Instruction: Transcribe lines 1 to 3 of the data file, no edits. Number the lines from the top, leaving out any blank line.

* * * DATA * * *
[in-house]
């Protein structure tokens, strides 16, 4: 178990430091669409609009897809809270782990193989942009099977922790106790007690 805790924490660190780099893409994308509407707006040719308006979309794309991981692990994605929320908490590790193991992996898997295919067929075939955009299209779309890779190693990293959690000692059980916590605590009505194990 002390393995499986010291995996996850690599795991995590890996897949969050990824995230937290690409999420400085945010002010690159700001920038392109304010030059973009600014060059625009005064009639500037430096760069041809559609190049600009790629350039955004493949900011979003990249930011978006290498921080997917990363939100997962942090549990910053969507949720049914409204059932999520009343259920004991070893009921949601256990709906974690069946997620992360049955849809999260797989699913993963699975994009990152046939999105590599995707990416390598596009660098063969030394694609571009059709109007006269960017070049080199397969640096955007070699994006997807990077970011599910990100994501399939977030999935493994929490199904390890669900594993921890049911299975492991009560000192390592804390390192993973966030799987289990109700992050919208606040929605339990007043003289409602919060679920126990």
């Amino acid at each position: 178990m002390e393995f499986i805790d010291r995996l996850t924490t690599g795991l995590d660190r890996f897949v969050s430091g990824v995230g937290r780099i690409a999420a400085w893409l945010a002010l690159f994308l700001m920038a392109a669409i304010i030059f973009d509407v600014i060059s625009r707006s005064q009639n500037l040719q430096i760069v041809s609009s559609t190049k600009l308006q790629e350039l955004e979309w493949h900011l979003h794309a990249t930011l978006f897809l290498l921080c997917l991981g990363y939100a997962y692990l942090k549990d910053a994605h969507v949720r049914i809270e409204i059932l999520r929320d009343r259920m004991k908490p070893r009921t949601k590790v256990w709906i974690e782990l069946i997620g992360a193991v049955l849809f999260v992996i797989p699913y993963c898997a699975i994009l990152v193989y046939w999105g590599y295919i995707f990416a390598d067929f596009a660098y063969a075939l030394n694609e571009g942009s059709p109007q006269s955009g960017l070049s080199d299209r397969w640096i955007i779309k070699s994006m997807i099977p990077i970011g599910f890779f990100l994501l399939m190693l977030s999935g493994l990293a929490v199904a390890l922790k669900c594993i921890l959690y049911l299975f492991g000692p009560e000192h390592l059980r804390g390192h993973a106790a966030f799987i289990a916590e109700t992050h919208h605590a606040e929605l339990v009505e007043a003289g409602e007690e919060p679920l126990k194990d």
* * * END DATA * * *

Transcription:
[in-house]
């Protein structure tokens, strides 16, 4: 178990430091669409609009897809809270782990193989942009099977922790106790007690 805790924490660190780099893409994308509407707006040719308006979309794309991981692990994605929320908490590790193991992996898997295919067929075939955009299209779309890779190693990293959690000692059980916590605590009505194990 002390393995499986010291995996996850690599795991995590890996897949969050990824995230937290690409999420400085945010002010690159700001920038392109304010030059973009600014060059625009005064009639500037430096760069041809559609190049600009790629350039955004493949900011979003990249930011978006290498921080997917990363939100997962942090549990910053969507949720049914409204059932999520009343259920004991070893009921949601256990709906974690069946997620992360049955849809999260797989699913993963699975994009990152046939999105590599995707990416390598596009660098063969030394694609571009059709109007006269960017070049080199397969640096955007070699994006997807990077970011599910990100994501399939977030999935493994929490199904390890669900594993921890049911299975492991009560000192390592804390390192993973966030799987289990109700992050919208606040929605339990007043003289409602919060679920126990």
């Amino acid at each position: 178990m002390e393995f499986i805790d010291r995996l996850t924490t690599g795991l995590d660190r890996f897949v969050s430091g990824v995230g937290r780099i690409a999420a400085w893409l945010a002010l690159f994308l700001m920038a392109a669409i304010i030059f973009d509407v600014i060059s625009r707006s005064q009639n500037l040719q430096i760069v041809s609009s559609t190049k600009l308006q790629e350039l955004e979309w493949h900011l979003h794309a990249t930011l978006f897809l290498l921080c997917l991981g990363y939100a997962y692990l942090k549990d910053a994605h969507v949720r049914i809270e409204i059932l999520r929320d009343r259920m004991k908490p070893r009921t949601k590790v256990w709906i974690e782990l069946i997620g992360a193991v049955l849809f999260v992996i797989p699913y993963c898997a699975i994009l990152v193989y046939w999105g590599y295919i995707f990416a390598d067929f596009a660098y063969a075939l030394n694609e571009g942009s059709p109007q006269s955009g960017l070049s080199d299209r397969w640096i955007i779309k070699s994006m997807i099977p990077i970011g599910f890779f990100l994501l399939m190693l977030s999935g493994l990293a929490v199904a390890l922790k669900c594993i921890l959690y049911l299975f492991g000692p009560e000192h390592l059980r804390g390192h993973a106790a966030f799987i289990a916590e109700t992050h919208h605590a606040e929605l339990v009505e007043a003289g409602e007690e919060p679920l126990k194990d």